Let’s imagine that you’re ready to rob a bank. Maybe you’re a bank robber with a heart of gold, that’s trying to raise money for your sick kid.
You know, sort’ve like John Q?
Maybe you’re just doing it for kicks. Maybe you’re the average everyday robber and you just want to get some cash.
Either way, you get in front of the bank teller, the biggest, most inefficient movie handgun ever sticking out of your pocket. And you pass her a note.
Once upon a time, I was exactly like you.
I had a nine to five job, quietly SEETHING at my lack of fulfillment in life. I worked on filling out legal documents for some nameless corporate overlords, but I knew there HAD to be a better way. I was at the end of my rope! And then I got weird advice from an even weirder source: and it changed my life forever.
It was my dog, Rusty. THAT’S RIGHT, my DOG started talking.
And what’s more interesting, he asked me to rob this very bank.
And it goes on and on. By the time you actually finish all of this, there’s a SWAT team at your door. And if they kick your ass a little bit… nobody’s gonna feel sorry for you.
What’s the major takeaway from this? Your copy can’t afford to waffle. People will tune out. Want to see what actual bank robbers do when it’s all on the line? I ran across a blog called Bank Notes, and it’s entirely comprised of the little notes that people pass to the bank teller when they’re robbing a bank.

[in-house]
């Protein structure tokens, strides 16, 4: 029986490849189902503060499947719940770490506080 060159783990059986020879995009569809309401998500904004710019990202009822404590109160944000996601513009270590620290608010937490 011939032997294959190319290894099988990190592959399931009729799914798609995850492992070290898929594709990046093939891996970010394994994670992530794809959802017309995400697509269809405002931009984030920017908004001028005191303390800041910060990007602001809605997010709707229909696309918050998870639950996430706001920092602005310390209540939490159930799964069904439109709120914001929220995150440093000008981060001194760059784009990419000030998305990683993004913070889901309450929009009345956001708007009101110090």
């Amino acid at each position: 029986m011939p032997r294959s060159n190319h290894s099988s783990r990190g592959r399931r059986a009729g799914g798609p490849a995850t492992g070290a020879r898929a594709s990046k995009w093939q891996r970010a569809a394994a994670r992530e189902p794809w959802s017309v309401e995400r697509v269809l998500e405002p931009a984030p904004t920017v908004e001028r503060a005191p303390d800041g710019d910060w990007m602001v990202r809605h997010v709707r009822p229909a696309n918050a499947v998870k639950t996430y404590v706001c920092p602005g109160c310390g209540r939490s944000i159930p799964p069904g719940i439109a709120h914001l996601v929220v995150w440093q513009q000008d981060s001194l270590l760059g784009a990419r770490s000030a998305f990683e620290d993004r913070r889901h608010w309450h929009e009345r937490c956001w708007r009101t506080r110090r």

What are the big takeaways here?
Grab Attention Right Away
What’s to wait on? You know the situation right away.
An Emotional Penalty For Failure
When we talk about writing sales material, we want the prospect to have a clear mental vision of success, and a clear mental vision of failure. Having this creepy looking dude storming back in the bank looking for you is no bueno. Let him be somebody else’s problem.
Keep Sentences Short
I don’t know what’s going on with the haiku slash, but none of these notes have any big words or long sentences. On the internet, paper is free. But here, every inch matters. None of these tellers are going to ask “huh, what’s going on??” at the end of ANY sentence that they read here. That’s important.
This isn’t an argument against long copy.
But understand that whether you’re writing a sales letter or a tweet or a robbery note, you can’t afford to waste time. You’re not always going to have bank robber efficiency…
But you can do something these guys didn’t do: sit your ass down and THINK before you act.
Look at your work, ask yourself whether a bank teller would lose interest in what you’re saying, and rewrite accordingly.